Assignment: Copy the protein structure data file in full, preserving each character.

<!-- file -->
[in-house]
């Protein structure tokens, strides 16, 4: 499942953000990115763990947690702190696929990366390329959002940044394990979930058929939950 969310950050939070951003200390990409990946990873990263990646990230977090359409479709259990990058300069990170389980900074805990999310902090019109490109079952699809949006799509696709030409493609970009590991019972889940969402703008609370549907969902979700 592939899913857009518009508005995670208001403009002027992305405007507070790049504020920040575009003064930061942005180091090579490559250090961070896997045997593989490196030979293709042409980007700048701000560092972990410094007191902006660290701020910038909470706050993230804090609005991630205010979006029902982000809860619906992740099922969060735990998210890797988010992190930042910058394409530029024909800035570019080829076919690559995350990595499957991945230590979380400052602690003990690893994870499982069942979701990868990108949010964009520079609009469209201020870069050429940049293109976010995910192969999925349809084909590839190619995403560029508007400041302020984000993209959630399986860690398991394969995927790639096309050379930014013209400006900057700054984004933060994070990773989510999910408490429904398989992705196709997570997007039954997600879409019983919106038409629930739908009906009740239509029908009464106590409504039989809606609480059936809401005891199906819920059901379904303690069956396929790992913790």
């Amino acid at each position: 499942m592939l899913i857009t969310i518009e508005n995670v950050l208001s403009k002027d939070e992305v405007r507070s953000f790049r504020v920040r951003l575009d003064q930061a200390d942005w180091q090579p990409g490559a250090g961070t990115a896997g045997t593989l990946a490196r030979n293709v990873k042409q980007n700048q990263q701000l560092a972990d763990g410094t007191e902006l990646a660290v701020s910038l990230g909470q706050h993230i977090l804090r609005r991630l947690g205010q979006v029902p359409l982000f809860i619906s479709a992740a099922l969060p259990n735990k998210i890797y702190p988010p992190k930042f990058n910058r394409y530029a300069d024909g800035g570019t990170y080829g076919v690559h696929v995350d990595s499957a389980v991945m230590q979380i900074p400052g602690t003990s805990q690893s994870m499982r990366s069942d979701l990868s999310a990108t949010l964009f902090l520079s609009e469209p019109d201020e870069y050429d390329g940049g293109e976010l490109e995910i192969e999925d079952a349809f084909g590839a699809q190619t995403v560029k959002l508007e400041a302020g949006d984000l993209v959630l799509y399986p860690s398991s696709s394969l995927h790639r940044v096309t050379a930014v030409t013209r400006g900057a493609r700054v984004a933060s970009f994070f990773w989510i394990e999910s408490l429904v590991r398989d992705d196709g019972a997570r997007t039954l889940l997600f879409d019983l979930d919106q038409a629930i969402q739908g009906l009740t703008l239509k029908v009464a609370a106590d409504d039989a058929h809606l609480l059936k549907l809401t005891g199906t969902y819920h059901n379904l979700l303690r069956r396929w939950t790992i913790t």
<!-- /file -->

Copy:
[in-house]
């Protein structure tokens, strides 16, 4: 499942953000990115763990947690702190696929990366390329959002940044394990979930058929939950 969310950050939070951003200390990409990946990873990263990646990230977090359409479709259990990058300069990170389980900074805990999310902090019109490109079952699809949006799509696709030409493609970009590991019972889940969402703008609370549907969902979700 592939899913857009518009508005995670208001403009002027992305405007507070790049504020920040575009003064930061942005180091090579490559250090961070896997045997593989490196030979293709042409980007700048701000560092972990410094007191902006660290701020910038909470706050993230804090609005991630205010979006029902982000809860619906992740099922969060735990998210890797988010992190930042910058394409530029024909800035570019080829076919690559995350990595499957991945230590979380400052602690003990690893994870499982069942979701990868990108949010964009520079609009469209201020870069050429940049293109976010995910192969999925349809084909590839190619995403560029508007400041302020984000993209959630399986860690398991394969995927790639096309050379930014013209400006900057700054984004933060994070990773989510999910408490429904398989992705196709997570997007039954997600879409019983919106038409629930739908009906009740239509029908009464106590409504039989809606609480059936809401005891199906819920059901379904303690069956396929790992913790």
């Amino acid at each position: 499942m592939l899913i857009t969310i518009e508005n995670v950050l208001s403009k002027d939070e992305v405007r507070s953000f790049r504020v920040r951003l575009d003064q930061a200390d942005w180091q090579p990409g490559a250090g961070t990115a896997g045997t593989l990946a490196r030979n293709v990873k042409q980007n700048q990263q701000l560092a972990d763990g410094t007191e902006l990646a660290v701020s910038l990230g909470q706050h993230i977090l804090r609005r991630l947690g205010q979006v029902p359409l982000f809860i619906s479709a992740a099922l969060p259990n735990k998210i890797y702190p988010p992190k930042f990058n910058r394409y530029a300069d024909g800035g570019t990170y080829g076919v690559h696929v995350d990595s499957a389980v991945m230590q979380i900074p400052g602690t003990s805990q690893s994870m499982r990366s069942d979701l990868s999310a990108t949010l964009f902090l520079s609009e469209p019109d201020e870069y050429d390329g940049g293109e976010l490109e995910i192969e999925d079952a349809f084909g590839a699809q190619t995403v560029k959002l508007e400041a302020g949006d984000l993209v959630l799509y399986p860690s398991s696709s394969l995927h790639r940044v096309t050379a930014v030409t013209r400006g900057a493609r700054v984004a933060s970009f994070f990773w989510i394990e999910s408490l429904v590991r398989d992705d196709g019972a997570r997007t039954l889940l997600f879409d019983l979930d919106q038409a629930i969402q739908g009906l009740t703008l239509k029908v009464a609370a106590d409504d039989a058929h809606l609480l059936k549907l809401t005891g199906t969902y819920h059901n379904l979700l303690r069956r396929w939950t790992i913790t």